Stephen Kho Quoted by Law360 on WTO Case Involving China’s Banking System
Law360 quoted Akin Gump international trade partner Stephen Kho in the story “WTO Case Against China’s Banking Regs Would Face Pitfalls,” which discusses a dispute between the United States and China over Beijing’s controversial rules covering information technology in its banking sector.
At issue, according to the article, are new regulations that appear to require Chinese banks to prioritize the use of domestic technology over that of international providers and require overseas suppliers to hand over source codes and other sensitive intellectual property for its products. Beijing describes the new rules as a security measure, but they may run counter to many World Trade Organization (WTO) agreements.
Kho, a former associate general counsel for the U.S. Trade Representative and acting chief counsel on China enforcement, said the case against Beijing is strong, though a national security defense could give Washington pause before pursuing one. If China uses it, he argued, “everyone else would assume that the [WTO] panel would defer to the country that is making that argument.”
Kho noted that China’s favoring of domestic industries is a clear violation of the national treatment principle underpinning the WTO. While he said the U.S. side is more comfortable challenging industrial planning, “It’s not clear that China is doing this explicitly for national security reasons or if they would be willing to play that card.” Raising this as a national security exception, Kho added, would then open the door for other countries to do the same in cases China might bring in the future.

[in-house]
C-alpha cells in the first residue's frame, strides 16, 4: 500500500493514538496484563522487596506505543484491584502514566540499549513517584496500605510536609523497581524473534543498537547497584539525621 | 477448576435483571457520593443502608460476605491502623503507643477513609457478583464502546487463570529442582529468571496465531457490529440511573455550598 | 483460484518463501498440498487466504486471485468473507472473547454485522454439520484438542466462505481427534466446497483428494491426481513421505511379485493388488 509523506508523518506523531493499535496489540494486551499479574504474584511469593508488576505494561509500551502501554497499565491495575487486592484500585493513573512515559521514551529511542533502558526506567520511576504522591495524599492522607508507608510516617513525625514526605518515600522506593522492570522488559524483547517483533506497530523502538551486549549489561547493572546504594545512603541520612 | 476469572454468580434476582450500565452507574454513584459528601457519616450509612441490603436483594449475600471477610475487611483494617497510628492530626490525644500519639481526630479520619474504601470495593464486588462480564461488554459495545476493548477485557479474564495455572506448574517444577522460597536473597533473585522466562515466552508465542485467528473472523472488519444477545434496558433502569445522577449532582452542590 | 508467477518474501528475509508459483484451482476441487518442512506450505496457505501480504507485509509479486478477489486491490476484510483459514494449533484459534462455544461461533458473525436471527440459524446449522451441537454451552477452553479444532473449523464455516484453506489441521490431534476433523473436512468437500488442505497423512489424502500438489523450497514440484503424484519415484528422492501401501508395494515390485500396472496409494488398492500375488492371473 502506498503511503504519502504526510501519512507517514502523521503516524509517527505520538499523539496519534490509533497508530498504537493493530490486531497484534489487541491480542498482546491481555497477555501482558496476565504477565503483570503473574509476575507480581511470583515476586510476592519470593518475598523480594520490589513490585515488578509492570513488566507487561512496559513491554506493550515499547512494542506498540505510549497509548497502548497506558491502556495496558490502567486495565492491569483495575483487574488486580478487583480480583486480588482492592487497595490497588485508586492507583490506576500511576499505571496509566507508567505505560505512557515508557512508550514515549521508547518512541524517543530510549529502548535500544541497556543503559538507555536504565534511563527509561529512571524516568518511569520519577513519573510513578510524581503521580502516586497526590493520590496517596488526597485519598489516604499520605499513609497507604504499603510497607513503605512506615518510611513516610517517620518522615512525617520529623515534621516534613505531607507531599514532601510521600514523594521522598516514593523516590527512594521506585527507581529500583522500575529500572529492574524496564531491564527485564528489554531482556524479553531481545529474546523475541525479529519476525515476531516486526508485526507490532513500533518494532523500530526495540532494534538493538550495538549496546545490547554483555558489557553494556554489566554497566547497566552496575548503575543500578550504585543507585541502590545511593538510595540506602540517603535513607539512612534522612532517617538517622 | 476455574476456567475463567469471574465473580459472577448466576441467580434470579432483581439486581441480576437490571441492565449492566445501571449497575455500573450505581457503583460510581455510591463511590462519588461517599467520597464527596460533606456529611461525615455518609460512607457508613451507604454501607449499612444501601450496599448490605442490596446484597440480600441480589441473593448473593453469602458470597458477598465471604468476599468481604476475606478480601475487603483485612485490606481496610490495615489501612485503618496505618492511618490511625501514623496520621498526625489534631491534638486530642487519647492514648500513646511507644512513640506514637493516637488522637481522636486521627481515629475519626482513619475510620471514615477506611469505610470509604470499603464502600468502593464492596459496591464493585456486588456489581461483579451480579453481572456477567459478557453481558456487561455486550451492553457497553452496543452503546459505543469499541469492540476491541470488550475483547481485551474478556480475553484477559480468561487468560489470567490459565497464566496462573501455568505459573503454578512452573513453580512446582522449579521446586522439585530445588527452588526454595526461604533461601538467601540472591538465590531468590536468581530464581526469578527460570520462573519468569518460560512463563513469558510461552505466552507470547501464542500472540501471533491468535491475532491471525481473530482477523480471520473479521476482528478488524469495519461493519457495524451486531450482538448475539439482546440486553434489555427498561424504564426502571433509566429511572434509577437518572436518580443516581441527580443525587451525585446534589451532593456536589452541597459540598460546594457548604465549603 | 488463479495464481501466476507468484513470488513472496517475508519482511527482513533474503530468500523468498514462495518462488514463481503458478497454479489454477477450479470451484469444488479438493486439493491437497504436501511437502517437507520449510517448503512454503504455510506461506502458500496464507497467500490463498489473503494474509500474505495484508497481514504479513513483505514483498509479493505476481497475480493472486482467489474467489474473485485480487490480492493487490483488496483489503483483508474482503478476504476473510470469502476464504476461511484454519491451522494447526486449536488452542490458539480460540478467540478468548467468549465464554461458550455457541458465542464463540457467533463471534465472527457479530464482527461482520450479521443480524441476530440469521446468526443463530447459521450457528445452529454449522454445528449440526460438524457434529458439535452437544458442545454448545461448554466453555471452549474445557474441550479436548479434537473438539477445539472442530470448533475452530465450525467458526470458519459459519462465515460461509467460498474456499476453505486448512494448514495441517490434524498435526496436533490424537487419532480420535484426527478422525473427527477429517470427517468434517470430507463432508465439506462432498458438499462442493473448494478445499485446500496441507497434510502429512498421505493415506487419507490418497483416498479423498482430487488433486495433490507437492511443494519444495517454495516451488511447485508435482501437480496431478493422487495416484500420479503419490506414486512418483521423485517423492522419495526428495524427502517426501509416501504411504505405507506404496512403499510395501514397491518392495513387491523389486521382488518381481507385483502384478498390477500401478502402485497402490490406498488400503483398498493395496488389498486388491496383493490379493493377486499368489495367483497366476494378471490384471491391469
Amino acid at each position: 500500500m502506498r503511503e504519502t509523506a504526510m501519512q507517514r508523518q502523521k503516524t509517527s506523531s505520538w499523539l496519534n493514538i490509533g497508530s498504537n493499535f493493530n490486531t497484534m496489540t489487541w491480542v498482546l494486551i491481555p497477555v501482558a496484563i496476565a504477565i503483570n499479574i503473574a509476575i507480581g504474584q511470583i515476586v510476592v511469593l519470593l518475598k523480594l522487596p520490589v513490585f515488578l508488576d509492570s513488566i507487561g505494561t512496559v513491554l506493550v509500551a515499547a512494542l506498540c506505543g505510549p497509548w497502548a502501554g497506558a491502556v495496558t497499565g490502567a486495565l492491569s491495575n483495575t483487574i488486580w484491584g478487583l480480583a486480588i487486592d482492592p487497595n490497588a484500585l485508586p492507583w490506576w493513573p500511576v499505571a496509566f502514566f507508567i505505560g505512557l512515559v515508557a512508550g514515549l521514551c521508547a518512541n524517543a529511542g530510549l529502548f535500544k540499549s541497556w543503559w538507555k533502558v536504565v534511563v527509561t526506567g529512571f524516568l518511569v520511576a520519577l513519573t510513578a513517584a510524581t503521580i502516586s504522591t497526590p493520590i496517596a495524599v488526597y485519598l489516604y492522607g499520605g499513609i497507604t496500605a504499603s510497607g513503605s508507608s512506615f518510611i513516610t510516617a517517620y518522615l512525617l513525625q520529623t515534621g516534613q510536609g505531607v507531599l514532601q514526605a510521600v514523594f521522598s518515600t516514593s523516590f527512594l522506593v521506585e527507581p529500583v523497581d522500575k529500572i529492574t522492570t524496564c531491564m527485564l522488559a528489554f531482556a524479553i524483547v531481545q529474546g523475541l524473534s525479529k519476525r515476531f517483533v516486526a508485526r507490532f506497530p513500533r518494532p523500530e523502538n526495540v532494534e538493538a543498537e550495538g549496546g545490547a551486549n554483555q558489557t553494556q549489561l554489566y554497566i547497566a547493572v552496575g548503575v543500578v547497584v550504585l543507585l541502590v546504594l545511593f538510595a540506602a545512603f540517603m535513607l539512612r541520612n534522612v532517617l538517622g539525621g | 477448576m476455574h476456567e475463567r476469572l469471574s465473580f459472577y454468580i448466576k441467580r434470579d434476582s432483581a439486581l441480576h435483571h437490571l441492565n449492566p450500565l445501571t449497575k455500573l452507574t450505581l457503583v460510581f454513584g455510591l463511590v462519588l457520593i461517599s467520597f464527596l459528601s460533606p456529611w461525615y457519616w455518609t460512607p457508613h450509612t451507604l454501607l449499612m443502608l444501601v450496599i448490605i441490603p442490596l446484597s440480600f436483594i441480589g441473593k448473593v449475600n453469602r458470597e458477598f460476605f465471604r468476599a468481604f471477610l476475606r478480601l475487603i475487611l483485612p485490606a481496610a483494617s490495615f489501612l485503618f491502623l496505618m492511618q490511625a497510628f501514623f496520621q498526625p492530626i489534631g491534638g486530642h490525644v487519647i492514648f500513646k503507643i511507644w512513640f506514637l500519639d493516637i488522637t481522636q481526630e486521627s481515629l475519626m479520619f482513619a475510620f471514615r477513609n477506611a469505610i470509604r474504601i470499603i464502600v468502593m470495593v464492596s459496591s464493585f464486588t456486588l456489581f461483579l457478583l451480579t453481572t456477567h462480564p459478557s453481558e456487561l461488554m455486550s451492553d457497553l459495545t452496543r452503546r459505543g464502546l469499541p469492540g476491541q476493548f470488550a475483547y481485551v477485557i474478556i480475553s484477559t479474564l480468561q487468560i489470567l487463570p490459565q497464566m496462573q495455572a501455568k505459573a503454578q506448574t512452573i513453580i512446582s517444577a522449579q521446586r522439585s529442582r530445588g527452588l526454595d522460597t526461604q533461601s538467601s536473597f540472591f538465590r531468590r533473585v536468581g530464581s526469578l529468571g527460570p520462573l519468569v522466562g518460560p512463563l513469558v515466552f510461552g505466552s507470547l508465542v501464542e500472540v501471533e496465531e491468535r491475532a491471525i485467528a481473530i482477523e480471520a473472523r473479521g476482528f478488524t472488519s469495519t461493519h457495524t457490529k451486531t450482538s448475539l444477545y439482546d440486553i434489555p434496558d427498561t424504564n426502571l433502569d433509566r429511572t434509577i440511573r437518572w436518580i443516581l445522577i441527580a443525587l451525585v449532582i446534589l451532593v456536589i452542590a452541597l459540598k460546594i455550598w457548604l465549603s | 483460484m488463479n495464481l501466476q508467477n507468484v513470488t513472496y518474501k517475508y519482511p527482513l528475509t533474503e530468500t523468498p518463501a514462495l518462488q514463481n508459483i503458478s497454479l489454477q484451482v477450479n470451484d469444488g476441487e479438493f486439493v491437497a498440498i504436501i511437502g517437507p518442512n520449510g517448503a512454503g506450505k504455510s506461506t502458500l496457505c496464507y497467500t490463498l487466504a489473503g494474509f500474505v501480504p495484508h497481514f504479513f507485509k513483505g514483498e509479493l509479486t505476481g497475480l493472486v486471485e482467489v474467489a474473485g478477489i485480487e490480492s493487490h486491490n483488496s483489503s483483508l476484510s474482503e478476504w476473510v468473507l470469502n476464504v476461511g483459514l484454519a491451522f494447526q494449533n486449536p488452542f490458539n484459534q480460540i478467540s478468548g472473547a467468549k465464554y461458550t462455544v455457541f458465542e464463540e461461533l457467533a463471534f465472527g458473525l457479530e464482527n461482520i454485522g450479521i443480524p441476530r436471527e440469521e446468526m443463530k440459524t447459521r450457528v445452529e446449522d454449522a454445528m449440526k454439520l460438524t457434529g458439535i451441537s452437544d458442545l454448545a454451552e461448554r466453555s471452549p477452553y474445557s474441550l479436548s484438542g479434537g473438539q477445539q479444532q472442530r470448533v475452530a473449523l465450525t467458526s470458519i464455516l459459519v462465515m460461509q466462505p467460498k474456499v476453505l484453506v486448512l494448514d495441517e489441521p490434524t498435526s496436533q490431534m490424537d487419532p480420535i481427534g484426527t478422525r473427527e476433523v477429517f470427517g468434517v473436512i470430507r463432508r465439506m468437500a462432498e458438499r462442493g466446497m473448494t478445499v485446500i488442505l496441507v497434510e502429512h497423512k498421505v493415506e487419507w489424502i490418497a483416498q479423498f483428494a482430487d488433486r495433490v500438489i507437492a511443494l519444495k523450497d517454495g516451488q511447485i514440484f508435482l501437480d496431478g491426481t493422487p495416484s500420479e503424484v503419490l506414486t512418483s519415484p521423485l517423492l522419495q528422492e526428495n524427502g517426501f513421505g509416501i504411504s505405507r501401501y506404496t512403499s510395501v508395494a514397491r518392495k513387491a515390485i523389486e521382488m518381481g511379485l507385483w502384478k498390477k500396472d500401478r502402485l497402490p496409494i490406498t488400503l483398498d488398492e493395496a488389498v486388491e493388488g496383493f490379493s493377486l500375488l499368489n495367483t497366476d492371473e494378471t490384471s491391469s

Speaking more broadly, Kho speculated that the intermingling of economic policy and national security policy could mean the WTO will have to weigh in on the exception sooner rather than later: “You are starting to hear governments openly talking about this in the cyber world, the IT world, the sanctions world. I think when these issues intersect with trade and countries are utilizing economic sanctions and trade tools to deal with essential security issues, you're going to have this type of discussion.”